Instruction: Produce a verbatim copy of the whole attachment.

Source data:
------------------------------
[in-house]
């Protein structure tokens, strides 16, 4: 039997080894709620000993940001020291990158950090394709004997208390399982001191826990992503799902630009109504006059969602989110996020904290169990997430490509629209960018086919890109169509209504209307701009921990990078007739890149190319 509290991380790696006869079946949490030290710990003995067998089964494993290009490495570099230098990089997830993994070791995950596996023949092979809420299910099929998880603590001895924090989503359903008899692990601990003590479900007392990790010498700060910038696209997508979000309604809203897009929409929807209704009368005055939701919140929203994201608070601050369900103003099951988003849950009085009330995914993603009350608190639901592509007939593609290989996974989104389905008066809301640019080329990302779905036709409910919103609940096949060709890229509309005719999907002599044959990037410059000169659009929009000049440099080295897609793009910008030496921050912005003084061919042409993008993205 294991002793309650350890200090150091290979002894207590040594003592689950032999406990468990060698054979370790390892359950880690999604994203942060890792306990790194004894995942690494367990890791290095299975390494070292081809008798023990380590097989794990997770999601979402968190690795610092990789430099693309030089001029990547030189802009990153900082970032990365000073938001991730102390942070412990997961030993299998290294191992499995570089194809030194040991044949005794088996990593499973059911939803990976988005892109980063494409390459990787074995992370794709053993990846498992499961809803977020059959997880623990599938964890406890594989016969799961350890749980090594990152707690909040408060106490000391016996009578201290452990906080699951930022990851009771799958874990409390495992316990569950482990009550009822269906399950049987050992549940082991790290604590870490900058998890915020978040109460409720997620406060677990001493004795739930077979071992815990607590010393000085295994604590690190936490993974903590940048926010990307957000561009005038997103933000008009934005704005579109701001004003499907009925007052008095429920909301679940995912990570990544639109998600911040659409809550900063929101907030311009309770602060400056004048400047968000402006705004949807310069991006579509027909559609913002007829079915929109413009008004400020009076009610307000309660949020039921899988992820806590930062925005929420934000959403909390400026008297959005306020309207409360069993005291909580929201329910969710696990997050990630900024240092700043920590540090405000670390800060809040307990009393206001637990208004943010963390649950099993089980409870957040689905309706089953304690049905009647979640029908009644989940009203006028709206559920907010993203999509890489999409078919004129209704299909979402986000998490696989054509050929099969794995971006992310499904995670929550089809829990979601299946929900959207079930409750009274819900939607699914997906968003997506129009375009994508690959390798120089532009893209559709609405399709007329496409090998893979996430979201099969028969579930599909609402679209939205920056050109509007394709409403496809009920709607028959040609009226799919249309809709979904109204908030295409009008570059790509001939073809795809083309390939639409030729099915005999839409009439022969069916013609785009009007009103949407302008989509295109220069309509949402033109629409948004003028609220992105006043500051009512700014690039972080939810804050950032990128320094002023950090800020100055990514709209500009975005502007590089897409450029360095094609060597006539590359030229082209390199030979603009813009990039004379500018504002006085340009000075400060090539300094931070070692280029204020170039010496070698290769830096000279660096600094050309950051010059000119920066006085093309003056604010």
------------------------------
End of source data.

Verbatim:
[in-house]
């Protein structure tokens, strides 16, 4: 039997080894709620000993940001020291990158950090394709004997208390399982001191826990992503799902630009109504006059969602989110996020904290169990997430490509629209960018086919890109169509209504209307701009921990990078007739890149190319 509290991380790696006869079946949490030290710990003995067998089964494993290009490495570099230098990089997830993994070791995950596996023949092979809420299910099929998880603590001895924090989503359903008899692990601990003590479900007392990790010498700060910038696209997508979000309604809203897009929409929807209704009368005055939701919140929203994201608070601050369900103003099951988003849950009085009330995914993603009350608190639901592509007939593609290989996974989104389905008066809301640019080329990302779905036709409910919103609940096949060709890229509309005719999907002599044959990037410059000169659009929009000049440099080295897609793009910008030496921050912005003084061919042409993008993205 294991002793309650350890200090150091290979002894207590040594003592689950032999406990468990060698054979370790390892359950880690999604994203942060890792306990790194004894995942690494367990890791290095299975390494070292081809008798023990380590097989794990997770999601979402968190690795610092990789430099693309030089001029990547030189802009990153900082970032990365000073938001991730102390942070412990997961030993299998290294191992499995570089194809030194040991044949005794088996990593499973059911939803990976988005892109980063494409390459990787074995992370794709053993990846498992499961809803977020059959997880623990599938964890406890594989016969799961350890749980090594990152707690909040408060106490000391016996009578201290452990906080699951930022990851009771799958874990409390495992316990569950482990009550009822269906399950049987050992549940082991790290604590870490900058998890915020978040109460409720997620406060677990001493004795739930077979071992815990607590010393000085295994604590690190936490993974903590940048926010990307957000561009005038997103933000008009934005704005579109701001004003499907009925007052008095429920909301679940995912990570990544639109998600911040659409809550900063929101907030311009309770602060400056004048400047968000402006705004949807310069991006579509027909559609913002007829079915929109413009008004400020009076009610307000309660949020039921899988992820806590930062925005929420934000959403909390400026008297959005306020309207409360069993005291909580929201329910969710696990997050990630900024240092700043920590540090405000670390800060809040307990009393206001637990208004943010963390649950099993089980409870957040689905309706089953304690049905009647979640029908009644989940009203006028709206559920907010993203999509890489999409078919004129209704299909979402986000998490696989054509050929099969794995971006992310499904995670929550089809829990979601299946929900959207079930409750009274819900939607699914997906968003997506129009375009994508690959390798120089532009893209559709609405399709007329496409090998893979996430979201099969028969579930599909609402679209939205920056050109509007394709409403496809009920709607028959040609009226799919249309809709979904109204908030295409009008570059790509001939073809795809083309390939639409030729099915005999839409009439022969069916013609785009009007009103949407302008989509295109220069309509949402033109629409948004003028609220992105006043500051009512700014690039972080939810804050950032990128320094002023950090800020100055990514709209500009975005502007590089897409450029360095094609060597006539590359030229082209390199030979603009813009990039004379500018504002006085340009000075400060090539300094931070070692280029204020170039010496070698290769830096000279660096600094050309950051010059000119920066006085093309003056604010």